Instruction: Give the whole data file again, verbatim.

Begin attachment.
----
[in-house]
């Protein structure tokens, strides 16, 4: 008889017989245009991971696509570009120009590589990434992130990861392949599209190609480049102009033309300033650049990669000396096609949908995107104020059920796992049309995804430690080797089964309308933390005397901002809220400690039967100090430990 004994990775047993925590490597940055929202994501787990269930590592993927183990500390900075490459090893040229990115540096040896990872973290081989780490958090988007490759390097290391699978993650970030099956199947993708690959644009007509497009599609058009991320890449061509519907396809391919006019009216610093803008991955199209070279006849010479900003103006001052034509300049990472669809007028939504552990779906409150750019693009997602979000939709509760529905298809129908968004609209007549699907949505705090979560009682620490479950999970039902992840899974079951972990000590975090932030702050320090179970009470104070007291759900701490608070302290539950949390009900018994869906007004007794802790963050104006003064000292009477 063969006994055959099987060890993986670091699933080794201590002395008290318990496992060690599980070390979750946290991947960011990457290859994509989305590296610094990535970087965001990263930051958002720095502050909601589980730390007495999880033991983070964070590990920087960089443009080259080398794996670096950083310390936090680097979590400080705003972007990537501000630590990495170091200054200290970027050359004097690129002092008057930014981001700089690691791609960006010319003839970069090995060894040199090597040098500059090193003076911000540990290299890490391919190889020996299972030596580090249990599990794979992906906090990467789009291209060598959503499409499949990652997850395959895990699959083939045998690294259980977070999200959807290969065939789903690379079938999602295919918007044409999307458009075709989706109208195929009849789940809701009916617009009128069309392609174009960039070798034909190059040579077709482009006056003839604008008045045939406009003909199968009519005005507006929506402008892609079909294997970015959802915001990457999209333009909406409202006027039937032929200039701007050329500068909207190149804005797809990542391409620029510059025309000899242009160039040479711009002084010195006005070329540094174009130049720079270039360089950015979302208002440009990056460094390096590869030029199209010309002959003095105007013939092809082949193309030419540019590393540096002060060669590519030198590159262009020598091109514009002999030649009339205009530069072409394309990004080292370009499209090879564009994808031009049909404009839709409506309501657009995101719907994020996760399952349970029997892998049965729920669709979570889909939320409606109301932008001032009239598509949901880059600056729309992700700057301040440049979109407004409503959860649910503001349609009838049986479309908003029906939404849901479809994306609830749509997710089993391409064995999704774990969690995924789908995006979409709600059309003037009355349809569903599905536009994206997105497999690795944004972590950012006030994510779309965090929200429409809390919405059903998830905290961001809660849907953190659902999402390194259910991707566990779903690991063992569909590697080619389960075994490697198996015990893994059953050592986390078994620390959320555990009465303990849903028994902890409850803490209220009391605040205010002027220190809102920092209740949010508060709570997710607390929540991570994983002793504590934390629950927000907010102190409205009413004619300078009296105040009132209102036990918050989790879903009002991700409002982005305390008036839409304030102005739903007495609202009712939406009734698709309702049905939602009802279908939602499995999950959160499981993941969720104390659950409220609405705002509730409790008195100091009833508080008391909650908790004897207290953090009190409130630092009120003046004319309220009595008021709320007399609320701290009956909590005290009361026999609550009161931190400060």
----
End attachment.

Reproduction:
[in-house]
């Protein structure tokens, strides 16, 4: 008889017989245009991971696509570009120009590589990434992130990861392949599209190609480049102009033309300033650049990669000396096609949908995107104020059920796992049309995804430690080797089964309308933390005397901002809220400690039967100090430990 004994990775047993925590490597940055929202994501787990269930590592993927183990500390900075490459090893040229990115540096040896990872973290081989780490958090988007490759390097290391699978993650970030099956199947993708690959644009007509497009599609058009991320890449061509519907396809391919006019009216610093803008991955199209070279006849010479900003103006001052034509300049990472669809007028939504552990779906409150750019693009997602979000939709509760529905298809129908968004609209007549699907949505705090979560009682620490479950999970039902992840899974079951972990000590975090932030702050320090179970009470104070007291759900701490608070302290539950949390009900018994869906007004007794802790963050104006003064000292009477 063969006994055959099987060890993986670091699933080794201590002395008290318990496992060690599980070390979750946290991947960011990457290859994509989305590296610094990535970087965001990263930051958002720095502050909601589980730390007495999880033991983070964070590990920087960089443009080259080398794996670096950083310390936090680097979590400080705003972007990537501000630590990495170091200054200290970027050359004097690129002092008057930014981001700089690691791609960006010319003839970069090995060894040199090597040098500059090193003076911000540990290299890490391919190889020996299972030596580090249990599990794979992906906090990467789009291209060598959503499409499949990652997850395959895990699959083939045998690294259980977070999200959807290969065939789903690379079938999602295919918007044409999307458009075709989706109208195929009849789940809701009916617009009128069309392609174009960039070798034909190059040579077709482009006056003839604008008045045939406009003909199968009519005005507006929506402008892609079909294997970015959802915001990457999209333009909406409202006027039937032929200039701007050329500068909207190149804005797809990542391409620029510059025309000899242009160039040479711009002084010195006005070329540094174009130049720079270039360089950015979302208002440009990056460094390096590869030029199209010309002959003095105007013939092809082949193309030419540019590393540096002060060669590519030198590159262009020598091109514009002999030649009339205009530069072409394309990004080292370009499209090879564009994808031009049909404009839709409506309501657009995101719907994020996760399952349970029997892998049965729920669709979570889909939320409606109301932008001032009239598509949901880059600056729309992700700057301040440049979109407004409503959860649910503001349609009838049986479309908003029906939404849901479809994306609830749509997710089993391409064995999704774990969690995924789908995006979409709600059309003037009355349809569903599905536009994206997105497999690795944004972590950012006030994510779309965090929200429409809390919405059903998830905290961001809660849907953190659902999402390194259910991707566990779903690991063992569909590697080619389960075994490697198996015990893994059953050592986390078994620390959320555990009465303990849903028994902890409850803490209220009391605040205010002027220190809102920092209740949010508060709570997710607390929540991570994983002793504590934390629950927000907010102190409205009413004619300078009296105040009132209102036990918050989790879903009002991700409002982005305390008036839409304030102005739903007495609202009712939406009734698709309702049905939602009802279908939602499995999950959160499981993941969720104390659950409220609405705002509730409790008195100091009833508080008391909650908790004897207290953090009190409130630092009120003046004319309220009595008021709320007399609320701290009956909590005290009361026999609550009161931190400060």